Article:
By Ed Cullinane
Scientists could signal the end of needles after developing an innovative new skin patch that painlessly delivers drugs to the body.
The “microneedle” skin patch developed by scientists at the University of Bath delivers a controlled dosage of medicine directly into the body, eliminating the need for injections or oral medication.
It is hoped that the patches, which are described in the journal Biomaterials Advances, will be ready for public use within the next five to 10 years.
Funded by funded by EPSRC and Abbott Diabetes Care, the new patches are made from a new substance “hydrogel” – a gel-like substance in which water forms the liquid component.
They can also be 3D printed, making them more affordable than existing commercially available microneedle patches.
A photo of the patch shows how it it smaller than a pound coin, featuring visible microneedles which painlessly pierce the first few layers of skin when applied.
Contact with fluid beneath the skin barrier causes the “hydrophilic” needles to swell, allowing a specific dosage of the chosen drug to enter a patient’s body.
Bath University-based chemical engineer Dr Hannah Leese developed the patches alongside fellow engineers PhD student Joseph Turner, Professor Pedro Estrela and biologist Dr Maisem Laabei.
She says that she can imagine one day everyday Brits wearing patches under their smart watches, monitoring stress hormone changes and other data.
She said: “Injections are invasive and expensive, and they don’t suit everyone. A lot of people are needle-phobic and are understandably reluctant to receive medicine by injection even when treatment is really needed.
“Others are ill-suited to injections – for instance, elderly patients with thin skin.
“Also, sometimes the use of needles can introduce pathogens, such as bacteria, that may cause infections, especially in people with low immunity.”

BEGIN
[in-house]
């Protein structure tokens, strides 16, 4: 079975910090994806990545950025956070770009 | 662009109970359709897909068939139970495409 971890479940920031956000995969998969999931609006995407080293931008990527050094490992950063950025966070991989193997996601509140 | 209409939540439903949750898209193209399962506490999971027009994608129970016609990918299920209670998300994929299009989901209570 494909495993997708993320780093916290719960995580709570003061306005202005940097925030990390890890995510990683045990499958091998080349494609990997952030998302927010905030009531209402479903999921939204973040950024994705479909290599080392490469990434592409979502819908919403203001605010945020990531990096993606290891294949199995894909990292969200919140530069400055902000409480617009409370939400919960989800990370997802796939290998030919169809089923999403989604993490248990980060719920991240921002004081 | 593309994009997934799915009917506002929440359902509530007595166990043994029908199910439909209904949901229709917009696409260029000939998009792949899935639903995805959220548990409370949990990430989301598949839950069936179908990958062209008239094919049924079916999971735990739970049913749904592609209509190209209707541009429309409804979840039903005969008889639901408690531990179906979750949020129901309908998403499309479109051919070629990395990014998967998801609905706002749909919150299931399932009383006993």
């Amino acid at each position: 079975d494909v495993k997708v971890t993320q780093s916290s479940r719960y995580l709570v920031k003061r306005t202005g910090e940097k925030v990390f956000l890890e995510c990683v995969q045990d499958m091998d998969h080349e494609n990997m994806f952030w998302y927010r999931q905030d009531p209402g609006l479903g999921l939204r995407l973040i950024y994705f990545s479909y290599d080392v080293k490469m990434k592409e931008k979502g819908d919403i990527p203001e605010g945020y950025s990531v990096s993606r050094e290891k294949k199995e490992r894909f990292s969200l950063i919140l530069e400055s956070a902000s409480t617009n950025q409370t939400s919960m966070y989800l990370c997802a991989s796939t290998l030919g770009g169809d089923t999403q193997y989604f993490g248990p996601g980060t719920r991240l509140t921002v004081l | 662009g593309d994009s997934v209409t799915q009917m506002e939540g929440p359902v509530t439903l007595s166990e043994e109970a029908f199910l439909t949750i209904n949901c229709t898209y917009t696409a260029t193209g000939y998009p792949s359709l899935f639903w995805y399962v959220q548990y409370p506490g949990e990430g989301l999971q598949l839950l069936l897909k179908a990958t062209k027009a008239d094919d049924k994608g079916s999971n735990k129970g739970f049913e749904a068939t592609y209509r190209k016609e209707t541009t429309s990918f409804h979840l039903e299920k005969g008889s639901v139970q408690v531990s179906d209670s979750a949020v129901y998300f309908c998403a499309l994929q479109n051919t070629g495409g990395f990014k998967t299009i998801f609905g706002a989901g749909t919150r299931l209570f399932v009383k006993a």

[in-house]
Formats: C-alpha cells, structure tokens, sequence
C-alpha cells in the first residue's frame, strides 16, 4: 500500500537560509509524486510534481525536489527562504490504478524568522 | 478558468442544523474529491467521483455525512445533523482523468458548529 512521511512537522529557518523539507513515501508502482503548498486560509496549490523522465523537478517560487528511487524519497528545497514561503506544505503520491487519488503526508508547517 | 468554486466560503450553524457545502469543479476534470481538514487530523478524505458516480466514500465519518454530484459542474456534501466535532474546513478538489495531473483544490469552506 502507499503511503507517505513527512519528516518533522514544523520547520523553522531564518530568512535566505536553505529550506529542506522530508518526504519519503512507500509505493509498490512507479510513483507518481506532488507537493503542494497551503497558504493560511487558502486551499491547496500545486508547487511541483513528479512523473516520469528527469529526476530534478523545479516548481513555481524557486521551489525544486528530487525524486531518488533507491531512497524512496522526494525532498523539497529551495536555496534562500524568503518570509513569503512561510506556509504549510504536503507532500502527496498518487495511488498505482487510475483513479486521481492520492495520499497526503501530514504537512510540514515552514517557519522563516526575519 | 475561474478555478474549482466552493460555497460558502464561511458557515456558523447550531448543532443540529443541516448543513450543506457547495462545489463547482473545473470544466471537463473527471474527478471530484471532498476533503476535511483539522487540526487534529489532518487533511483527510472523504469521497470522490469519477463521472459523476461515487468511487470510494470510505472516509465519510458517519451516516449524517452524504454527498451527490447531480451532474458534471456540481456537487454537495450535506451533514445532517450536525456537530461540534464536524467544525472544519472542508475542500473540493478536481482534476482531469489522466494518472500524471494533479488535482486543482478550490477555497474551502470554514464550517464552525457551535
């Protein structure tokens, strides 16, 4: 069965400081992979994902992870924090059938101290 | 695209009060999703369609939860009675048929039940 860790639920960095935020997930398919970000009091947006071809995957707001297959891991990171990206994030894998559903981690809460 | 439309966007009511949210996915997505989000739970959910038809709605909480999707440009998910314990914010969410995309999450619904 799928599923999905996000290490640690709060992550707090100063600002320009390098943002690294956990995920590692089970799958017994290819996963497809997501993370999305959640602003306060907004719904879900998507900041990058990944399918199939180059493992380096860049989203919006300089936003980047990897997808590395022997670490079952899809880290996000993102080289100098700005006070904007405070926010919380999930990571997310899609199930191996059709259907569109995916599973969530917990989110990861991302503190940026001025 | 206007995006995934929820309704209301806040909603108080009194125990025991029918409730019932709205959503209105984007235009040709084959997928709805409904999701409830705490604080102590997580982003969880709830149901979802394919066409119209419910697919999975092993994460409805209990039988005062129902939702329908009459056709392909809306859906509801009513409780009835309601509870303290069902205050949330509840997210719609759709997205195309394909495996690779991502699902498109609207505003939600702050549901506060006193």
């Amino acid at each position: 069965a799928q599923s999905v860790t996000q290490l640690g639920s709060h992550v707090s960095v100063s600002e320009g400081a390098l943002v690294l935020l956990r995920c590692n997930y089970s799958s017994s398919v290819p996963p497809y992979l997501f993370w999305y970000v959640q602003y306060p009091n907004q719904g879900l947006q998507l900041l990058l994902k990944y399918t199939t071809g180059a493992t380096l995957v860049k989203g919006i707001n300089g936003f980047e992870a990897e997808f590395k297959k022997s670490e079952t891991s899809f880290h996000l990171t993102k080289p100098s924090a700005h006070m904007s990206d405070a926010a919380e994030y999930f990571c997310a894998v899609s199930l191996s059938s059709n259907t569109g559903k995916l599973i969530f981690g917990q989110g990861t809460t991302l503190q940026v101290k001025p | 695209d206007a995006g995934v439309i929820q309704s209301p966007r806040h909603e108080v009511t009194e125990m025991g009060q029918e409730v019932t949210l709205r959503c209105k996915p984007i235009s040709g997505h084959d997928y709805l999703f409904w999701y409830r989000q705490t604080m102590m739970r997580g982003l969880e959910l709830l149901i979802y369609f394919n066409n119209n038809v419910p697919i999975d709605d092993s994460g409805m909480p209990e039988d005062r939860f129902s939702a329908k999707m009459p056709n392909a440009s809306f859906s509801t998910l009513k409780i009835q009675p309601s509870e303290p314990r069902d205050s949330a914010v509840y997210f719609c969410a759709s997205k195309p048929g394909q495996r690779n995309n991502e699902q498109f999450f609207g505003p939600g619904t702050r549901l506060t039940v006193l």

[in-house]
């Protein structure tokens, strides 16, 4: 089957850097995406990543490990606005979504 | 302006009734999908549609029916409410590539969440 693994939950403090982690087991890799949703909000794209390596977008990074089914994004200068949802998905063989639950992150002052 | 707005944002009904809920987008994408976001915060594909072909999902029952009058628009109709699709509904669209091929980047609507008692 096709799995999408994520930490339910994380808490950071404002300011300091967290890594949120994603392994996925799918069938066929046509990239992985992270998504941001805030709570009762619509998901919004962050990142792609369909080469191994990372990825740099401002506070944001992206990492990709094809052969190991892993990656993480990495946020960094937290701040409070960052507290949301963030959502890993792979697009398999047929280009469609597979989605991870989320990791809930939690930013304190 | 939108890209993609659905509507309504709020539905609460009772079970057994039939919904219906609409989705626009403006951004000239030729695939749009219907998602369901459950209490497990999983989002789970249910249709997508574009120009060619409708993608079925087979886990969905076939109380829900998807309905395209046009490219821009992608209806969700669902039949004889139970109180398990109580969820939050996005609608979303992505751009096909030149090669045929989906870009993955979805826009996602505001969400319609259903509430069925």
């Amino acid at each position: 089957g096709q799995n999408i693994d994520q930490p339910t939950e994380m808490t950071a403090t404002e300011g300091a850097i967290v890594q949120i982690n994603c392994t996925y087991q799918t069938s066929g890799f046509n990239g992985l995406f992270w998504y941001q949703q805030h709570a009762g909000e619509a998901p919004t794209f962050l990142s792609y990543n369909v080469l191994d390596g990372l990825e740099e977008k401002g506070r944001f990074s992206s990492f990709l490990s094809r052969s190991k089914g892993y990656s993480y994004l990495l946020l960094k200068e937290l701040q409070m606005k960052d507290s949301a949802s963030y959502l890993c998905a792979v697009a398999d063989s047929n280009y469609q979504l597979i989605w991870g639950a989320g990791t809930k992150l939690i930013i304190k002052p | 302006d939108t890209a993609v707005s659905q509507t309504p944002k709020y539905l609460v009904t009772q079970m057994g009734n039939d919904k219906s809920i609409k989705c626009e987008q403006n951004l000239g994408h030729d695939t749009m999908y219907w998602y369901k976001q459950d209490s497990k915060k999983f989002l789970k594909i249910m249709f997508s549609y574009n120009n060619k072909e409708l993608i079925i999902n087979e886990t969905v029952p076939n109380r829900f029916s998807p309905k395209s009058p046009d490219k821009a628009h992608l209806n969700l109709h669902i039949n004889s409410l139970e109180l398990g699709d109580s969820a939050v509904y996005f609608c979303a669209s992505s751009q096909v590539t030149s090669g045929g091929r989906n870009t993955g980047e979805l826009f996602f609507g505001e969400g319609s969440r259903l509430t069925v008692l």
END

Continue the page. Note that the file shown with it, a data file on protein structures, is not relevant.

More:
While people are typically happier to take drugs orally, Dr. Leese says that there can be negative side effects to pills or delays that the new patches could speed up.
She added: “You can experience gastrointestinal side-effects; there is a delay between taking the medication and the drug getting to where it’s needed in the body;
“doses need to be higher because a lot of the formulation is broken down in the gut, and if the patient is taking antibiotics, this can also contribute to antimicrobial drug-resistance.
“Our next step is to continue to refine the microneedle platform and run animal studies before moving to human clinical trials.
“I’m hopeful these patches will be ready for patient use within the next five to 10 years.”
Dr. Leese anticipates that the patches will be able to deliver both drugs that circulate the entire body and drugs that need to remain more localized.
For example; the patches could be used to treat infected areas of the body. There is also scope for the patches to deliver vaccines and to monitor hormone levels.
Dr. Leese said: “We can also see there being a role for these patches in the health and wellness fields,
“I can picture the day people have microneedles under their smartwatches to detect fluctuations in the stress hormone, cortisol.”
Produced in association with SWNS Talker